NEW YORK (Reuters) - The Trump administration's decision to review federal agreements with troubled police departments nationwide could imperil ongoing reform efforts, particularly in Baltimore and Chicago, civil rights advocates said on Tuesday, even as city officials vowed to continue pursuing improvements.
U.S. Attorney General Jeff Sessions' memorandum ordering the review endangers one of the key legacies of former President Barack Obama, whose Department of Justice reached more than a dozen agreements with police departments over constitutional abuses.
Many of the Obama-era investigations took place amid a string of high-profile police killings of minorities that sparked protests across the country.
Sessions' order will likely have its most immediate impact on Baltimore and Chicago, both of which have been negotiating reform settlements with the department since before Donald Trump became president in January.
The memo was released on Monday, the same day that the Justice Department asked a judge to delay an agreement to revamp Baltimore's beleaguered department for three months just days before the judge was set to approve the deal.
Officials in both cities said they would press ahead with reforms despite the memo. But advocates said the review could undermine those efforts and suggests the Justice Department under Sessions will not undertake future civil rights investigations.
"He's talking about the federal government turning its back on a pattern and practice of racialized policing that goes back decades in this country," said Jeffrey Robinson, the deputy legal director of the American Civil Liberties Union. "To suggest that the government should just leave it to local police departments is just frightening."
Police unions, however, have expressed frustration with some of the court-approved settlements, known as consent decrees, and they welcomed the shift in policy.
"From a rank-and-file police officer's point of view, we're very happy," said Bill Johnson, head of the National Association of Police Officers. "These agencies have come under a very heavy hand from the Department of Justice."
'PUNCH TO THE GUT'
The Justice Department is authorized to investigate whether police departments engage in an unconstitutional "pattern and practice," such as unnecessary force or racial profiling.
Under Obama, it probed two dozen departments and reached reform agreements with 15, more than either of his predecessors, Bill Clinton or George W. Bush.
In Baltimore, Police Commissioner Kevin Davis called the move a "punch to the gut" at a Tuesday news conference.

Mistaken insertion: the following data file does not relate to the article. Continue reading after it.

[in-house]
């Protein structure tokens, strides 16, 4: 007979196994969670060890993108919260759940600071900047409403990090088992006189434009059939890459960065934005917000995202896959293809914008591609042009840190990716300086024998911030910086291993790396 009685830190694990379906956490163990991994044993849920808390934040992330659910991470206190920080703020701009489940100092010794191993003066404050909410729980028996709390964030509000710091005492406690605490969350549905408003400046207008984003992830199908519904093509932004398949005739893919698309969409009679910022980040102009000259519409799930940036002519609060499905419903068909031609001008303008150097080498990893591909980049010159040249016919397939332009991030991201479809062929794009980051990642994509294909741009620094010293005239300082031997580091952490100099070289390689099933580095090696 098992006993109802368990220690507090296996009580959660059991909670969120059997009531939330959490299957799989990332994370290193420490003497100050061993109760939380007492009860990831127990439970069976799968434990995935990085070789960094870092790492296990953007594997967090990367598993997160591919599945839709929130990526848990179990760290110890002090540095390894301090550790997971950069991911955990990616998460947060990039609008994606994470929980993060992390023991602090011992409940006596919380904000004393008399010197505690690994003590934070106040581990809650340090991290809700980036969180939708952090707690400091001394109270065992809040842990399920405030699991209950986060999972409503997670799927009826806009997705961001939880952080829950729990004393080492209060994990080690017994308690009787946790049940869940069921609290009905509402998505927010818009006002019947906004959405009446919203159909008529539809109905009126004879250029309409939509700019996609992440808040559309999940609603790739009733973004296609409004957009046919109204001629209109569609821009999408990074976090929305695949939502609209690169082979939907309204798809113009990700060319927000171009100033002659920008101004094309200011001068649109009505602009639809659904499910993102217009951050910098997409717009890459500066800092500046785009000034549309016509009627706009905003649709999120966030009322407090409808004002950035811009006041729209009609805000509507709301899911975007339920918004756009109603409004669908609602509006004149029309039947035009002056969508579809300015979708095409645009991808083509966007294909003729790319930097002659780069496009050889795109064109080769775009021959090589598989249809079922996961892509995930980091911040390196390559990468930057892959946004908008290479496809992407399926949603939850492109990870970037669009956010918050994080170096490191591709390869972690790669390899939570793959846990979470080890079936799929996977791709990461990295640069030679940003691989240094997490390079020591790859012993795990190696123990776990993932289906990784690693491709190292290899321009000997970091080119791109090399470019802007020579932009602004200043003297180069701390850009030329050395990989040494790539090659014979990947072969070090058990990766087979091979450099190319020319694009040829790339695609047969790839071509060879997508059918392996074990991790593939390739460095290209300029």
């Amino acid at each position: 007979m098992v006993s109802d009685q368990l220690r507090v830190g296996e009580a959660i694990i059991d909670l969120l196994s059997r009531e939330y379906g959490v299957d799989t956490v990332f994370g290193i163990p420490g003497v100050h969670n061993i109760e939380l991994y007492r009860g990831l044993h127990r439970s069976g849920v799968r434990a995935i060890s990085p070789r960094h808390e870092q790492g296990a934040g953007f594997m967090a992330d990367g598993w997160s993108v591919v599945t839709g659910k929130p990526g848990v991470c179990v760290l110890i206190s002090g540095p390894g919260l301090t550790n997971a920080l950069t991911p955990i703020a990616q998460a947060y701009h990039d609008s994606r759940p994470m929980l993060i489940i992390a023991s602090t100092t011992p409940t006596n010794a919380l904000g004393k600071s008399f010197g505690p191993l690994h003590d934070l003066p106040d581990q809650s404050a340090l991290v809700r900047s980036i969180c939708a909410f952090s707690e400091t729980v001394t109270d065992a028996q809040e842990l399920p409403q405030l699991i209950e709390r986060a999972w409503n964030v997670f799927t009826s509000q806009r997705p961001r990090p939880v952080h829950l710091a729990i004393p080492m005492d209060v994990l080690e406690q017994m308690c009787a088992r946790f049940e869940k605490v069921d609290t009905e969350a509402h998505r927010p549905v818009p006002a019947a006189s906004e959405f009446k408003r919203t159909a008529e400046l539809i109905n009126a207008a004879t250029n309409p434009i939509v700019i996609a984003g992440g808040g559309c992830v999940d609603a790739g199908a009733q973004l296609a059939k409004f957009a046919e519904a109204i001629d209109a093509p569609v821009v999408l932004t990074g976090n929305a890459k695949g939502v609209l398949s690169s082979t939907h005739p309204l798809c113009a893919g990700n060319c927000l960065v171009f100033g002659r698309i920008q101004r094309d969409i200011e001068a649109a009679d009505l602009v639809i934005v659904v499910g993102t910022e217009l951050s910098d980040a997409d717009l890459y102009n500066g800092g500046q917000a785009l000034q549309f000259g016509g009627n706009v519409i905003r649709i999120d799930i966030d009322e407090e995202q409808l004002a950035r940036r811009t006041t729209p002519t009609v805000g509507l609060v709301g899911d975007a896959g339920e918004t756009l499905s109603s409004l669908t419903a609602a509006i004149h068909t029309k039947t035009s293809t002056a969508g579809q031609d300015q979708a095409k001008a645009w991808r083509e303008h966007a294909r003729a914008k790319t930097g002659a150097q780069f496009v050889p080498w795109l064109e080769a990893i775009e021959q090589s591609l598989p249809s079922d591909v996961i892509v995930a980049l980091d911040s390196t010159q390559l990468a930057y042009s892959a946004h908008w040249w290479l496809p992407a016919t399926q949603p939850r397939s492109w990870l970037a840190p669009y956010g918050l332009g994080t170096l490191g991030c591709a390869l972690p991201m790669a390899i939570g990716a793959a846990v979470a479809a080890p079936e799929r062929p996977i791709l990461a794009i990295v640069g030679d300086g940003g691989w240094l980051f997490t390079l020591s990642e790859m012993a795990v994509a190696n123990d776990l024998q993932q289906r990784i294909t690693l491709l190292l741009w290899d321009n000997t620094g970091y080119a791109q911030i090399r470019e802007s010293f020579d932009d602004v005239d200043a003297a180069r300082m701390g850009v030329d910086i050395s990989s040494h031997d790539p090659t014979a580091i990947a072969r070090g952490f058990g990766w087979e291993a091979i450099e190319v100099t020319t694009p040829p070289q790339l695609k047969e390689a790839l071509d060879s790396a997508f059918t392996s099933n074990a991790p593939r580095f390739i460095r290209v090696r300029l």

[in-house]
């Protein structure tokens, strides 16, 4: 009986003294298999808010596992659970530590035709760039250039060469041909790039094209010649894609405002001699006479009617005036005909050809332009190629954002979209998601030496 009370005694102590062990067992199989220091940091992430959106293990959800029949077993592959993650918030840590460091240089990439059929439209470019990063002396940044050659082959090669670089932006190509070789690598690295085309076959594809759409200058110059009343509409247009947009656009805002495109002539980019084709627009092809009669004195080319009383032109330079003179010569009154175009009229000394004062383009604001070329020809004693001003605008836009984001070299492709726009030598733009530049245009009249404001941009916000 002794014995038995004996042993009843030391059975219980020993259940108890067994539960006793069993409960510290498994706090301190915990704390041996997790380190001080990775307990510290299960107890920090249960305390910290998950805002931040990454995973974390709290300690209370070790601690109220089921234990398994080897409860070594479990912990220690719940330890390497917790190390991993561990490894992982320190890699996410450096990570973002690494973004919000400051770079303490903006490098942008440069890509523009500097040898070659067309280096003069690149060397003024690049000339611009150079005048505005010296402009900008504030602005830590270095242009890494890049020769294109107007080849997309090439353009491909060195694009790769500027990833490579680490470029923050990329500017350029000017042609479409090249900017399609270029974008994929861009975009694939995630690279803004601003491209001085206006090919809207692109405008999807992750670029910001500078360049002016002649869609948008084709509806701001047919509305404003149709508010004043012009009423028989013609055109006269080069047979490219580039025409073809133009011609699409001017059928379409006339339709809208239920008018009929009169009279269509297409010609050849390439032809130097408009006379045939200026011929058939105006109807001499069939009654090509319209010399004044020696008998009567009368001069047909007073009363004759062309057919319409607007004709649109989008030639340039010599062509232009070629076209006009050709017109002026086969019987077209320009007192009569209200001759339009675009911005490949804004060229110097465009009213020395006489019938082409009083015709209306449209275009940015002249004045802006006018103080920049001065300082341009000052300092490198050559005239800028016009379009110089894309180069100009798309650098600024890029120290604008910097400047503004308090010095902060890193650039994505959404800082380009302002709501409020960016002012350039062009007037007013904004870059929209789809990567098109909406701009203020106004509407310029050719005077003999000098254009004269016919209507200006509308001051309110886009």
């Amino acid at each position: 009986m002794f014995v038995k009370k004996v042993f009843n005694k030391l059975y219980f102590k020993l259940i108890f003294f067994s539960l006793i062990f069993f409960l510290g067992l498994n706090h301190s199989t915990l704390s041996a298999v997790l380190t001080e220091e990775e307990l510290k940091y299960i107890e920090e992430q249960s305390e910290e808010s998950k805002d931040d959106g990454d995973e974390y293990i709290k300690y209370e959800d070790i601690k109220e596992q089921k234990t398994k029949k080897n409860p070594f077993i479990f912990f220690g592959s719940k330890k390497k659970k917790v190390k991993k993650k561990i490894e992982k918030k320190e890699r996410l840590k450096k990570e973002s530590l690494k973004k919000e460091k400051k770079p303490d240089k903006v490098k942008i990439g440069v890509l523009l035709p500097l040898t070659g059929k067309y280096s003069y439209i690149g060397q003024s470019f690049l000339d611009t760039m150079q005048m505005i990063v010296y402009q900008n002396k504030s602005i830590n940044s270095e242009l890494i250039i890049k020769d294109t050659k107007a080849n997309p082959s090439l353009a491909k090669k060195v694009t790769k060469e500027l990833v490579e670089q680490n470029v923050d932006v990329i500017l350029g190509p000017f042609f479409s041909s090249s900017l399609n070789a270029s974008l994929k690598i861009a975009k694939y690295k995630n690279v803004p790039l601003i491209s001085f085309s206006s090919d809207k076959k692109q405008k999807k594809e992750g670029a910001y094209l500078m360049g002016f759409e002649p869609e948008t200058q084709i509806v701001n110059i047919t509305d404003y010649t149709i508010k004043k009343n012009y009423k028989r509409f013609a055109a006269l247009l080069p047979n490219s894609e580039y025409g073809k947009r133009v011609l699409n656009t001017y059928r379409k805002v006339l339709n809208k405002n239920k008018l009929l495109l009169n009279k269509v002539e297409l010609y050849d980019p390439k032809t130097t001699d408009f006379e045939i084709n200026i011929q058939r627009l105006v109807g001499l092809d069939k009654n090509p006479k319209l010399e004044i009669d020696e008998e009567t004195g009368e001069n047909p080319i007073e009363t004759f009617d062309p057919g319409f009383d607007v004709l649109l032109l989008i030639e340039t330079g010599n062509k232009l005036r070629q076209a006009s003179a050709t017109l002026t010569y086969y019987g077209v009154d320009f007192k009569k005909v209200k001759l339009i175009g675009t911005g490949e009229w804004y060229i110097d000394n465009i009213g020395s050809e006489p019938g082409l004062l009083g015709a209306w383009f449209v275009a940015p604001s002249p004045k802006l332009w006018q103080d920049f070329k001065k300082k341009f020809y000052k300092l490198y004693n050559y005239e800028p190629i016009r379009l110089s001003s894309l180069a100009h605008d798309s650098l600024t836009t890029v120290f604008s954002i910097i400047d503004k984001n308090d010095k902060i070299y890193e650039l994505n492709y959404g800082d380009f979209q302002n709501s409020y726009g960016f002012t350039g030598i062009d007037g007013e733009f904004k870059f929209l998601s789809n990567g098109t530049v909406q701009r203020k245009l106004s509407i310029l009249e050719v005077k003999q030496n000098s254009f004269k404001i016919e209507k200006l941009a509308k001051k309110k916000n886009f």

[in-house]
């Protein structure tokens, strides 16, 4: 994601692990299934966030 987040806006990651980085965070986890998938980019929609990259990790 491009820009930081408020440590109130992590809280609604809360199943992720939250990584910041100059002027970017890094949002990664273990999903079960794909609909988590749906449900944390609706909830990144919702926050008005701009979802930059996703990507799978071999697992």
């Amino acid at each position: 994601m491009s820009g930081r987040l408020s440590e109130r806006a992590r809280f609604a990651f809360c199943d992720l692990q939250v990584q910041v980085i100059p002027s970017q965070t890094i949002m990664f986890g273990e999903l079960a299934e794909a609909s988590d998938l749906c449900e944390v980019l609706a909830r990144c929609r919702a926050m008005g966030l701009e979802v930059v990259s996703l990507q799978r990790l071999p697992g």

Though he said reforms would proceed, Davis said the court-enforced agreement is important because it ensures implementation even if he and Mayor Catherine Pugh leave office.
But the head of the Baltimore police union, Lieutenant Gene Ryan, said the union should have more of a voice in the process.
"I want to meet with Donald Trump," he said, according to the Baltimore Sun newspaper. "I want to tell him what's really going on."
In Chicago, Mayor Rahm Emanuel and Police Superintendent Eddie Johnson likewise said they remain committed to reforms despite Sessions' order.
A former Obama administration official who oversaw federal police reforms at the Justice Department for six years, Christy Lopez, said the review leaves her most concerned about Chicago.
"I've never seen a city that cries out more for a consent decree than Chicago," said Lopez, now a visiting law professor at Georgetown University.
A Chicago pastor and retired police officer, Richard Wooten, said activists would hold Emanuel and other city officials accountable to push reforms despite the Sessions order.
"This is a sad day, but on the flip side, we saw this coming," Wooten said.
Trump has often decried Chicago's rising murder rate, threatening in January to "send in the feds."
It is not clear whether the Justice Department could secure changes to existing consent decrees, such as those governing police departments in Cleveland; Newark, New Jersey; Seattle; New Orleans; and Ferguson, Missouri. That would require approval from federal judges, some of whom have made clear they will not accept changes without good cause.
Some unions have chafed under consent decrees, calling them costly, ineffective and stigmatizing to officers. Sessions' memo touched on that issue, saying the department should ensure police officers are not tarnished by the "misdeeds of individual bad actors."
Kristen Clarke, president of the Lawyers' Committee for Civil Rights Under Law, which has advocated for police reform, said the government has only investigated "the worst offenders" - 25 departments out of some 18,000 since 2009.
Robinson, the ACLU lawyer, said his group and others would consider legal action to enforce agreements but warned that any retreat by the federal government would make it harder to monitor reforms.
"If the federal government is silent, it is sending a message to local police departments: do whatever you want and we will look the other way," he said.
(Additional reporting by Julia Harte and Ian Simpson in Washington, Timothy McLaughlin in Chicago and Tom James in Seattle; Editing by Lisa Shumaker)